Gear review – Leatherman Surge Multitool

Gear review – Leatherman Surge Multi-tool
I love the Leatherman line of products, they are made in the USA and have a well-deserved steller reputation. I have had my surge for about a year and have used it on more occasions than I thought I might. It is a solid piece of gear that will compliment any EDC, camping, fishing, hunting, bugout, emergency or disaster gear you already own. Below I have my list of Pros and Cons on the Leatherman Surge multi-tool

Leatherman Surge -1

Product Pros:

This is a BEAST of a Multi-tool with a Sturdy design that really has not been rivaled. It has no “Flop” in it, the pliers, blades and tools are in place for the log haul and so far there have no issues with the structural integrity of the product
Your daily use items are on the exterior of the multi-tool, making them much easier to access. The 2 knife blades are one had open with a liner lock design that makes then a one handed close as well. Scissors and saw blade can be done with one had if you practice but are still simple to get to. This feature makes this an EDC worthy pocket knife.

The Pliers are your standard needle nose design with a larger opening for nuts and bolts toward the back of the assembly. They work well for the standard sizes most commonly used on automotive and household needs. The wire cutters work just fine for metal coat hangers, electrical wire and just about any standard household wires you may deal with. I would also like to note that they are replaceable, but I don’t use them enough to warrant it.
The interior tools, Awl, can opener, small and large flat head screwdriver and the bit driver that comes with a Phillips and flat head all work as expected. The surge has a locking mechanism for these tools as well to keep them from moving on you while in use.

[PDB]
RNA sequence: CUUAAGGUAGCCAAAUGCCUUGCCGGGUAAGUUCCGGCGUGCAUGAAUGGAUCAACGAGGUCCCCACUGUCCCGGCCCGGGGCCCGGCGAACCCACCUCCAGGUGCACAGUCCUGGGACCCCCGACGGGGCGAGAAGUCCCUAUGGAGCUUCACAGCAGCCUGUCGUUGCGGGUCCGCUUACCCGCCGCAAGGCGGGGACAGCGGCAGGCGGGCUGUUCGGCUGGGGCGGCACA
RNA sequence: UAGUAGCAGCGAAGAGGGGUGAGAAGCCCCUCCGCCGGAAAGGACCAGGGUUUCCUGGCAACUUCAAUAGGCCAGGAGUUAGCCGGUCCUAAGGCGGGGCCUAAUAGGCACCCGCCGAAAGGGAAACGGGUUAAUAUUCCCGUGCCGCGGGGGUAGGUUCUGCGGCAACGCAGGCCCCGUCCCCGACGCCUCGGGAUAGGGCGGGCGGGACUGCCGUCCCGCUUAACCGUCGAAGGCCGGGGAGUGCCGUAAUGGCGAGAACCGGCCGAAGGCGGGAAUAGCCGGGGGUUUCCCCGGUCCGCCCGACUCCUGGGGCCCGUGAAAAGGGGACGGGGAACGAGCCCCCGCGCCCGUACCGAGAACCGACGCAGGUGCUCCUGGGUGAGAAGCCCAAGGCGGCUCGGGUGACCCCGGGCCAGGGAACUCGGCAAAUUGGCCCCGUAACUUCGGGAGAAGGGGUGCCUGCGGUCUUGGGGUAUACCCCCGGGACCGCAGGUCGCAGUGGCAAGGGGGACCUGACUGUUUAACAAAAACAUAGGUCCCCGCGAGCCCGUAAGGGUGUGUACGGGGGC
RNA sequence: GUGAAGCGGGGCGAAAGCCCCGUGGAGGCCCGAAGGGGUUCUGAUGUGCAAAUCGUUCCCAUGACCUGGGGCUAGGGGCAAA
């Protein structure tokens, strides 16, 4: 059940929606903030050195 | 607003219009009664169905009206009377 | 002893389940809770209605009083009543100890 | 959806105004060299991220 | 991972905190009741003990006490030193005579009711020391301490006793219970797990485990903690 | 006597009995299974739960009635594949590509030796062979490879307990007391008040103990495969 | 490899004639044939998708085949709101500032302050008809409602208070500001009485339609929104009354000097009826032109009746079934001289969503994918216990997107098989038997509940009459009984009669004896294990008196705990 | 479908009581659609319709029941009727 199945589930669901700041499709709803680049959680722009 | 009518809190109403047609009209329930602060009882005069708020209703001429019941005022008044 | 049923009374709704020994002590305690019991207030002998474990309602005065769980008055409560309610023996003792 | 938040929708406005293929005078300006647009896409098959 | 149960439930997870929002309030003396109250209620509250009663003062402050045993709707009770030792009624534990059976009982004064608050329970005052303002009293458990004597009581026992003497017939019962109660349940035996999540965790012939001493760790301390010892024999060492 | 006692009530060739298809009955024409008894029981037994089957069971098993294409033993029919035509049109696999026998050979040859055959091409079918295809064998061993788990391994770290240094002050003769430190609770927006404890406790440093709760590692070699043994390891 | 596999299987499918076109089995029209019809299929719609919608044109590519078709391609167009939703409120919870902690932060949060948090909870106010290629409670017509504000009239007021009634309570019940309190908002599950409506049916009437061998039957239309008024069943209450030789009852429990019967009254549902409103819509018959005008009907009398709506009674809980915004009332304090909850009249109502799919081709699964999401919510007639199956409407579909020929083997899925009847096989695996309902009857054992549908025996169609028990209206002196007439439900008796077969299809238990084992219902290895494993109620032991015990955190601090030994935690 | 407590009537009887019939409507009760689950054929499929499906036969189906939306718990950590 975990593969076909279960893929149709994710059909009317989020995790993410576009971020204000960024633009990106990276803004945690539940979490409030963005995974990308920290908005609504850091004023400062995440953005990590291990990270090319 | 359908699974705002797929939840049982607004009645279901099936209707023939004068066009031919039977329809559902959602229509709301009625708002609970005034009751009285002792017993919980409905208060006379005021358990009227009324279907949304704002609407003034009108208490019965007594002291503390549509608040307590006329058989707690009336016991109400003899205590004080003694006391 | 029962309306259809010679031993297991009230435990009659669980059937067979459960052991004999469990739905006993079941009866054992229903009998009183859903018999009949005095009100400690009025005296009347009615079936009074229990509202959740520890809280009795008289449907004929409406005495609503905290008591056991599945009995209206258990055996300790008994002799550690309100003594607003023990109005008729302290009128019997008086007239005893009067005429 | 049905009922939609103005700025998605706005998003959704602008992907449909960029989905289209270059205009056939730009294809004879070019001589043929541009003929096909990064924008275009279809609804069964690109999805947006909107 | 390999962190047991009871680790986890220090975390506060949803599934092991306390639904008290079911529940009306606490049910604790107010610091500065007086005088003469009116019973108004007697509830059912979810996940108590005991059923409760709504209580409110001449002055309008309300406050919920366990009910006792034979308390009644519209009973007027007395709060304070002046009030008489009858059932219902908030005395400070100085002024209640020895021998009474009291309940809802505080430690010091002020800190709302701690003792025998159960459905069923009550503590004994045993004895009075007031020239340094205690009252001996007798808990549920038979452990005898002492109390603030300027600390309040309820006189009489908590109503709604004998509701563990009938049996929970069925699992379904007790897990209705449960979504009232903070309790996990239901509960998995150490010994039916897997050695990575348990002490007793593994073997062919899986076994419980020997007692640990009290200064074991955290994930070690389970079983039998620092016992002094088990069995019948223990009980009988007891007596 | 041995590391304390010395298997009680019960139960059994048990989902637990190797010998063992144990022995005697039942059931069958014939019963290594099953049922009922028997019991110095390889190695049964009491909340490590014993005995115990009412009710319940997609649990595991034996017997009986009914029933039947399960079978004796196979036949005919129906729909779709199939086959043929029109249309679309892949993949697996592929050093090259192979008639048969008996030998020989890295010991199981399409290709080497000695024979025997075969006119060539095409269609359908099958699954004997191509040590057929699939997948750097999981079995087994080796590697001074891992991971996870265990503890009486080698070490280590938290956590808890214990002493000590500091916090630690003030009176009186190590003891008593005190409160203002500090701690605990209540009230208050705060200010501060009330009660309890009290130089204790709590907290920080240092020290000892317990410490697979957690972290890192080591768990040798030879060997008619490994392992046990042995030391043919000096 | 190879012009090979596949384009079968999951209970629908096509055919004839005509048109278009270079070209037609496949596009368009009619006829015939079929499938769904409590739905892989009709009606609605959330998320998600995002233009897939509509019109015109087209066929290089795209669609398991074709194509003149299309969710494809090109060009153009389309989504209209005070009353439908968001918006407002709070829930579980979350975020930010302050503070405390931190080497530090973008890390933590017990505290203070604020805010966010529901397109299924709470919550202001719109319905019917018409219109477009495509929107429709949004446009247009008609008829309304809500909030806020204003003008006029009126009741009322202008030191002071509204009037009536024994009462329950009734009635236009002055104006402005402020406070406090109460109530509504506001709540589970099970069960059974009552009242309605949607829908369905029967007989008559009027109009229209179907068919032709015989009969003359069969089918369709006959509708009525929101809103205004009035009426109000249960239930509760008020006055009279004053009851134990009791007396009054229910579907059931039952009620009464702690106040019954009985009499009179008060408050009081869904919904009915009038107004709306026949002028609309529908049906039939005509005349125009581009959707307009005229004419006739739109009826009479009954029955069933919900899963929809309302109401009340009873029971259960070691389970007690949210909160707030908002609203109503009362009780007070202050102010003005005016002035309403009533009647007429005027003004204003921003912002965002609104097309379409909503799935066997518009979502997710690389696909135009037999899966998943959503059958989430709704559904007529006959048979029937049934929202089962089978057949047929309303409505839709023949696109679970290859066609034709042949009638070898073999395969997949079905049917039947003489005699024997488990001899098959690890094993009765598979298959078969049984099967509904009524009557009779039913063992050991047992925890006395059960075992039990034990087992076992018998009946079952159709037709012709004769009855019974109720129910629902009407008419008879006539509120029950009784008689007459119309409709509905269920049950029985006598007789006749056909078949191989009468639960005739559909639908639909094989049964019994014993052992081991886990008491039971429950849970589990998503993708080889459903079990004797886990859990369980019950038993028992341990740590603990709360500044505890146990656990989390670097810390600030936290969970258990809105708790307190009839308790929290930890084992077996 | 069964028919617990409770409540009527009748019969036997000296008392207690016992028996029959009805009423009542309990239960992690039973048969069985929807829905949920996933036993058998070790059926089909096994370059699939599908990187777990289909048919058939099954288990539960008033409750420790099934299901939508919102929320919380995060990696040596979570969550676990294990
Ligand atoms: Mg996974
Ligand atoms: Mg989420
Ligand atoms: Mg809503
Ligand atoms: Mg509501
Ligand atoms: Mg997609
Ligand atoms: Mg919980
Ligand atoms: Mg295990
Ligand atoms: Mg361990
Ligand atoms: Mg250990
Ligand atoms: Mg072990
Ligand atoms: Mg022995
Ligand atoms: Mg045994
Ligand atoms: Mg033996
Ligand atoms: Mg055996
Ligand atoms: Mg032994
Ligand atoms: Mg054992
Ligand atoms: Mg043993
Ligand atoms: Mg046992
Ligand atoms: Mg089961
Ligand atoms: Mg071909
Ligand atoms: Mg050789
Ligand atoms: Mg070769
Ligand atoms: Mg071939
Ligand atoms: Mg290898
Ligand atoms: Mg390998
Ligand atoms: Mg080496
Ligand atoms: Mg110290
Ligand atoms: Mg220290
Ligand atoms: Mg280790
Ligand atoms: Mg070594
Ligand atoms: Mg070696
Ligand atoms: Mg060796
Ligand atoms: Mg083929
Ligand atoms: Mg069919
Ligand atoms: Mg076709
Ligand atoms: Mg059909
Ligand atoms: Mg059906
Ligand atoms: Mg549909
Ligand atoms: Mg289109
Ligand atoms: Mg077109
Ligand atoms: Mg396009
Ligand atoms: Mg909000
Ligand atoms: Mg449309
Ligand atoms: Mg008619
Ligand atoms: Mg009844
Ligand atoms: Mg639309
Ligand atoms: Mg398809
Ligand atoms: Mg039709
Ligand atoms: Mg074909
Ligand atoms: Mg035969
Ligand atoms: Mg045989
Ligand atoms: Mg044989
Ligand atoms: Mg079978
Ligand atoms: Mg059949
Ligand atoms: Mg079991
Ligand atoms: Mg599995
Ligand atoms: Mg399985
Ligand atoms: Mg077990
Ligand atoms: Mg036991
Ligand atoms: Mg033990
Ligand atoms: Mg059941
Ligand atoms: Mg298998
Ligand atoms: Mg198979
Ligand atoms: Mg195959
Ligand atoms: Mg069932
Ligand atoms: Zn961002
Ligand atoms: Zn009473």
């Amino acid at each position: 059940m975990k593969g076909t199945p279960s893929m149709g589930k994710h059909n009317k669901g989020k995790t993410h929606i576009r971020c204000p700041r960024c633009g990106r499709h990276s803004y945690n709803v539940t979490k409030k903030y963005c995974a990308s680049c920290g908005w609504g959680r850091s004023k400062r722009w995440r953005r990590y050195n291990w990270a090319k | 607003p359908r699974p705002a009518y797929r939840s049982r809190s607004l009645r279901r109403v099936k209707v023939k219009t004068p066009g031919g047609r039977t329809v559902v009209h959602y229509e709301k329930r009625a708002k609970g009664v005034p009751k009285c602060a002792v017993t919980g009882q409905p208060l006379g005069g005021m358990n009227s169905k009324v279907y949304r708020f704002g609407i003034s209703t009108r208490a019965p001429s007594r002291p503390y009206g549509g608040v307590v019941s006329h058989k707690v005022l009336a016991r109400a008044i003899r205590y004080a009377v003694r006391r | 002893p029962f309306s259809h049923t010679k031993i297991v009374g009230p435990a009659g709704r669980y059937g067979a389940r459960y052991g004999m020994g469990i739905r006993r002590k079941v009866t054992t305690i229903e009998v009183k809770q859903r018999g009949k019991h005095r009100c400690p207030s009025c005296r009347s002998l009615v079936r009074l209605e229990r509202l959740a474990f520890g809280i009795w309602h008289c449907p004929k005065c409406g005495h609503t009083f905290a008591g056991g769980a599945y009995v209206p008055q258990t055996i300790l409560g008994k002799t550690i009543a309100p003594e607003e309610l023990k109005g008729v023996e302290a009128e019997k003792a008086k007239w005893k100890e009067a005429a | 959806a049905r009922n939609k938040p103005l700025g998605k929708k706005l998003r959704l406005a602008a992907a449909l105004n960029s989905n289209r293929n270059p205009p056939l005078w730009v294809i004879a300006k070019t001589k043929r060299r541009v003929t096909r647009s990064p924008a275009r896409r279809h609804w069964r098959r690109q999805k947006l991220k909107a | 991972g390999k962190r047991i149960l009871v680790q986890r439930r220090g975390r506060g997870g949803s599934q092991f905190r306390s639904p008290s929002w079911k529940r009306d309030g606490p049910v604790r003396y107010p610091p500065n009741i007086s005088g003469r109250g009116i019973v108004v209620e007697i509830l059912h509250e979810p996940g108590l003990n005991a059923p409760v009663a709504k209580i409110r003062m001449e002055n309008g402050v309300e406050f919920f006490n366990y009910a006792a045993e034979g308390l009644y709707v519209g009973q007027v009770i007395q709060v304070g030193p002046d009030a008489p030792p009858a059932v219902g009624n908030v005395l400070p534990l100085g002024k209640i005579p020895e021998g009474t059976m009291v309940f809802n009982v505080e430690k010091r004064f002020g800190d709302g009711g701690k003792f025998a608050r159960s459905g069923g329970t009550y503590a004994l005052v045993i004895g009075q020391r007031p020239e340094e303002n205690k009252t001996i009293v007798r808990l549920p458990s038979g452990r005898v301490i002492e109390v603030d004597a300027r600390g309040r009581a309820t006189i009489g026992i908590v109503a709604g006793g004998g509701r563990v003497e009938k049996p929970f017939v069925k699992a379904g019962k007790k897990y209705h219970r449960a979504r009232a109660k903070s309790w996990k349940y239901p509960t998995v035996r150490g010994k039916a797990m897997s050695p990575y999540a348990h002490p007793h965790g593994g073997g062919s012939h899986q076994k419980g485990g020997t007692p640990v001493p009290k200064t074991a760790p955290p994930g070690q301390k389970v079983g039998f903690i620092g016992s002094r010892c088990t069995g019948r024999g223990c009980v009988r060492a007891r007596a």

Leatherman Surge Multitool - Blade

There are 2 distinctly different blades for your use, a straight and a serrated edge. I have been told on many occasions that a knife, unless used for cutting meet is to be a straight edge, if it has serrations it should just be a saw. I don’t agree with this logic, I personally believe the serrated blades come in the handiest cutting rope, or a small piece of wood, really anything that can fit in the divits between the peaks of the blades.

Leatherman Surge Multitool Saw file
The saw blade can be swapped out for the file they provide in the factory package. It is an easy exchange between the 2, also note you can order replacement saws and files from the Leatherman website. I had to replace my saw after it was chewed up by some concrete rock board I cut during my shower remodel project.

You have read all the good up to this point, now let me tell you a few of the things I don’t really care for.

Product Cons:

At 14.4 ounces, it is a heavy tool, if you wear it on your belt in the sheath they provided it is not too bad to carry, if it is in your pocket, be sure to have a belt on to keep your britches up! This is definitely a better pack item in my opinion.